Arduino Shields

I have recently had some Arduino shield PCBs fabb’ed and ordered the parts for them. I ordered enough for 5 and I am going to keep two for myself so I will have a few left over that I would be interested in selling as DIY kits (solder them up yourself) or can assemble them for someone. Limited quantity available (well…exactly three) so if there is interest let me know and I can figure out what it might cost. Not looking to make money - just cover my costs.


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are these essentially a replica of only the PCB portion of the shield sold by MOD here?:

…is there some advantage to your PCB over the one from MOD (other than cost)?

No - it is identical. Actually, I didn’t even realize they sold them on their website - I assumed it was a hobby-ist thing. With the cost of the parts and shipping, it’ll probably be about the same (except my PCBs are black).

I am cool to not sell my extra pieces if that offends anyone. I only undertook this as a hobby project. Probably would have been easier to just buy them online! :wink:

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oh, no offense at all… didn’t mean to imply that! :slight_smile: it’s totally great that folks are developing things around the MOD on their own!

but was just thinking, as you, that by the time i source parts and do the build, it’s not really worth it vs. buying the one from MOD. :wink:

Yeah, I guess it is a wash. I intend to build my own custom footswitch as a project. Can’t wait to assemble these and get coding!


nice! i’ve been thinking about various controllers for a while now… just been too busy to get into implementation, but the the shield i do have is sitting over there on my workbench, beckoning!..

please share pictures and code, as will i… we’re all interested in learning from each other!

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Will do!


Very good :smiley:
I would be very interested to some code, and things you are doing, to get inspired !

thanks in advance

Arduino is very powerful. I work with them often at my company. We use them for scientific equipment, manufacturing, etc.
For inspiration, take a look at all the sensors that are available. There’s a lot of other cool stuff too. For instance, not long ago I saw RGB lit rotary encoders, which work with i2c (the two-wire bus format).
My plan is to eventually make an 8 encoder panel to control the DUO, plus other things, like Bitwig. For the DUO it would be perfect for dialing in tones. I could use the center-press buttons on the encoders too. It’d be sweet; I don’t quite have the time lately. Though, it’d be a fun project for anyone really.


nice… i’ve been looking into i2c, and also some multichannel A/D converters to increase the number of possible encoders on one arduino uno.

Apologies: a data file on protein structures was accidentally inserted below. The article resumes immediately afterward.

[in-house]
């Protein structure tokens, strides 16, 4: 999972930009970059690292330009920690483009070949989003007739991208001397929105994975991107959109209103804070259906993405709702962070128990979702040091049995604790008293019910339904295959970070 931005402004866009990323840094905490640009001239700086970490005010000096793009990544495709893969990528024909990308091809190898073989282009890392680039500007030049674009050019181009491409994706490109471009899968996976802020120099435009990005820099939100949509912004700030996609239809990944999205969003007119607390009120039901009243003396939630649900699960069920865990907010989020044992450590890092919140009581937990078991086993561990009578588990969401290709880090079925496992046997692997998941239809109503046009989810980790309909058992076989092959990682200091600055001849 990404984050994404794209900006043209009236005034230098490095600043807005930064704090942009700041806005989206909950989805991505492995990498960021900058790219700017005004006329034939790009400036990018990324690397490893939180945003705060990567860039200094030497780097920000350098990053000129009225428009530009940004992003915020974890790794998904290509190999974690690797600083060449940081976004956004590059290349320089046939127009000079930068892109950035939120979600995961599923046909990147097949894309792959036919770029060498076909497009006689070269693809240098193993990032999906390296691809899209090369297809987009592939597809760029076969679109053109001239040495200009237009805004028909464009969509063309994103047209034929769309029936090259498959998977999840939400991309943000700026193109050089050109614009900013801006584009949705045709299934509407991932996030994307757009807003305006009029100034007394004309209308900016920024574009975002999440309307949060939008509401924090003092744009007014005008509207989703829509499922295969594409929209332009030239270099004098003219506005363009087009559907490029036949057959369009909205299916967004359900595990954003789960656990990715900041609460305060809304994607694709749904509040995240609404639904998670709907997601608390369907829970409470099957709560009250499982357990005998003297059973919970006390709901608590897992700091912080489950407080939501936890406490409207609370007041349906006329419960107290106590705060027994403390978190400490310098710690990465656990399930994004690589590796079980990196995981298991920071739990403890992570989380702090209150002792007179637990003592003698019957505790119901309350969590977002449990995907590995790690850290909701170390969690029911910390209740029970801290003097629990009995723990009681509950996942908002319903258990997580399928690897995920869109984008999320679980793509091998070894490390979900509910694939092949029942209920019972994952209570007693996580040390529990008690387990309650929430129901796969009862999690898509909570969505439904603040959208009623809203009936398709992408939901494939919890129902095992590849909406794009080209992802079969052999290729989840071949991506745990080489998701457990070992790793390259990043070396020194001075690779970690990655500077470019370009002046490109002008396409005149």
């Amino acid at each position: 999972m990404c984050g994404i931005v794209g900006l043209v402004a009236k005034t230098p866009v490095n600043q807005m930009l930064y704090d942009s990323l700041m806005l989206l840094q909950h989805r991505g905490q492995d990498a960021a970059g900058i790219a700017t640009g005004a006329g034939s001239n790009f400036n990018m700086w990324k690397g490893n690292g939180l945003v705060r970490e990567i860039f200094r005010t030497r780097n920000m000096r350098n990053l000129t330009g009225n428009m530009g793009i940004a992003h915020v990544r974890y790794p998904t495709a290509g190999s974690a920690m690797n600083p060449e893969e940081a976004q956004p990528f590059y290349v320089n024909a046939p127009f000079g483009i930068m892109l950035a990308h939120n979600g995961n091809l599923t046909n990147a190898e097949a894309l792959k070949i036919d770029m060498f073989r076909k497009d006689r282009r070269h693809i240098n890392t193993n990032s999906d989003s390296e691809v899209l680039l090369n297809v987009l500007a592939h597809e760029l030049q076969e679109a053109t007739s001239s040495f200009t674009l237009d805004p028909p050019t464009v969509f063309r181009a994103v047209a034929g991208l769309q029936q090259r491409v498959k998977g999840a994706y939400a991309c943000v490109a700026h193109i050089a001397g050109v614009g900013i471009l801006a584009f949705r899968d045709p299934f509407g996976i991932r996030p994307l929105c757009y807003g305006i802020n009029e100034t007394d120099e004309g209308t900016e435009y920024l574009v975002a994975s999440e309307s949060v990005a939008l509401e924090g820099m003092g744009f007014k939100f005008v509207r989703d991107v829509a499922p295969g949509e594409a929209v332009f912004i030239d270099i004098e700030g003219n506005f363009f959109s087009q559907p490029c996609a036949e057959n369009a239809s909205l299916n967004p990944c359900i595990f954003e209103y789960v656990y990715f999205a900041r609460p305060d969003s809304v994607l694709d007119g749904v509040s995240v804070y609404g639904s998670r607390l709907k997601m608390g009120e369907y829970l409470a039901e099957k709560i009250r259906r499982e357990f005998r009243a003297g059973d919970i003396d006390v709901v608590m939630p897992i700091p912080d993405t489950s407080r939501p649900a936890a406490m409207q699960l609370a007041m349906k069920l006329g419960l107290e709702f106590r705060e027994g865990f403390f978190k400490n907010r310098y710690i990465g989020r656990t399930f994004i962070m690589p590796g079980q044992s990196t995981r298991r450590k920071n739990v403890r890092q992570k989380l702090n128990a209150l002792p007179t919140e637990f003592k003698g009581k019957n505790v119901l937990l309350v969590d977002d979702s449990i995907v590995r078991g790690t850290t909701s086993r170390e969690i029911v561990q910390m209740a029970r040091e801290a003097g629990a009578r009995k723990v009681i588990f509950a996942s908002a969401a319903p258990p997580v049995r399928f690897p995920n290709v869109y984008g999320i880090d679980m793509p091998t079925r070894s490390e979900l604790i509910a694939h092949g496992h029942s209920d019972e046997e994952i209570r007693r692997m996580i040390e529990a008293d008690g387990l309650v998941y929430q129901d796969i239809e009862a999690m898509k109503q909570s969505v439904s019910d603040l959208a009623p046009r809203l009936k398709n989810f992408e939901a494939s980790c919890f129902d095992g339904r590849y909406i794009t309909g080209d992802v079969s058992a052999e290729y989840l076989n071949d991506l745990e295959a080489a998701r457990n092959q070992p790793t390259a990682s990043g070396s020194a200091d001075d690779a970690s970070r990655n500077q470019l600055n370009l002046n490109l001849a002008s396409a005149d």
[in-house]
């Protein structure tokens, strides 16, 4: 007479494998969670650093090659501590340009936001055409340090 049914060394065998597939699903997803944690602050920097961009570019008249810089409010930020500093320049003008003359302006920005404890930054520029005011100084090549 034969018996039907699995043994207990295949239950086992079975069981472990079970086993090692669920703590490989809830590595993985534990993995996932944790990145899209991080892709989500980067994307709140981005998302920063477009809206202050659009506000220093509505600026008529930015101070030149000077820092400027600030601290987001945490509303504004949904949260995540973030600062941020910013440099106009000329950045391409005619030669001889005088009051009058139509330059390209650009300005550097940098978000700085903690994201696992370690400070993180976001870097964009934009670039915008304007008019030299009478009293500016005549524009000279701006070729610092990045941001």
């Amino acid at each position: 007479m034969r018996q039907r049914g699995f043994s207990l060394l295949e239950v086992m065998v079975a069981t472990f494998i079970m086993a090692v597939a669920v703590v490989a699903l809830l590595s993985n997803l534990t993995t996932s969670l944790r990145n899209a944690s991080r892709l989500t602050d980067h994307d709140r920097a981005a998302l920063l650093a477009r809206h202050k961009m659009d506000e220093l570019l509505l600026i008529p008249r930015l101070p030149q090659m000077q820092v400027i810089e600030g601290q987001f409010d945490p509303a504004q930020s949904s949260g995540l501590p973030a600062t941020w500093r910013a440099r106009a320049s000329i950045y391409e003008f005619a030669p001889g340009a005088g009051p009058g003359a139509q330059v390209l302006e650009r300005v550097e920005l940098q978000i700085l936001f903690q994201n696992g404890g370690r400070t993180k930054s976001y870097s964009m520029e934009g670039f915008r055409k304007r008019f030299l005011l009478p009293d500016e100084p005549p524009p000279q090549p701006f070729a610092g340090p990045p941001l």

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i2c is great. I know I’ve seen multichannel A/D that work over i2c.
Btw, here’s the RGB lit, i2c encoder I mentioned:
They’re costly, but it could be a killer addition for a controller project where visual feedback is desired, as the RGB diode is addressable as well. In fact, there’s a bunch of awesome features about it, including it’s own MCU, GPIO and EEPROM … powerful.

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Well, first hurdle complete! The board is soldered up and working. It took some balls to just plug it into my DuoX but…it works! At least the power routing and LED. I’m not using an Arduino so it’ll take me some coding to integrate the control chain driver and test that part of it out. Maybe over the holidays.
Google Photos


beauty… way to go, dude! :love_you_gesture:

Hey Guys! So I have made some progress… Long story, but I decided from the start I wanted to build my project using micropython. Initially I tried to integrate the control chain C library (which is really well written, BTW!) directly and access it from Python. I had this working with a custom build of micropython to properly integrate it, but after struggling (with micropython) trying to break it out into a separate loadable module I decided to just port the whole thing to pure micropython. The result (so far, as it is not complete) is available on Github.

But after a few late nights, handshaking is working and it shows up in the UI!



Now to get assignments and updates working! :slight_smile:

For now this is running on an STM32 development board, but eventually this could easily be run on any of the many Adafruit boards that support micropython with an appropriate shield to add the RS485 circuitry and ethernet jacks.

I’ll keep you posted on my progress.



Beautiful; congrats on your achievement! I work with Python, too and this certainly lowers the threshold for trying to work with the hardware. Cheers!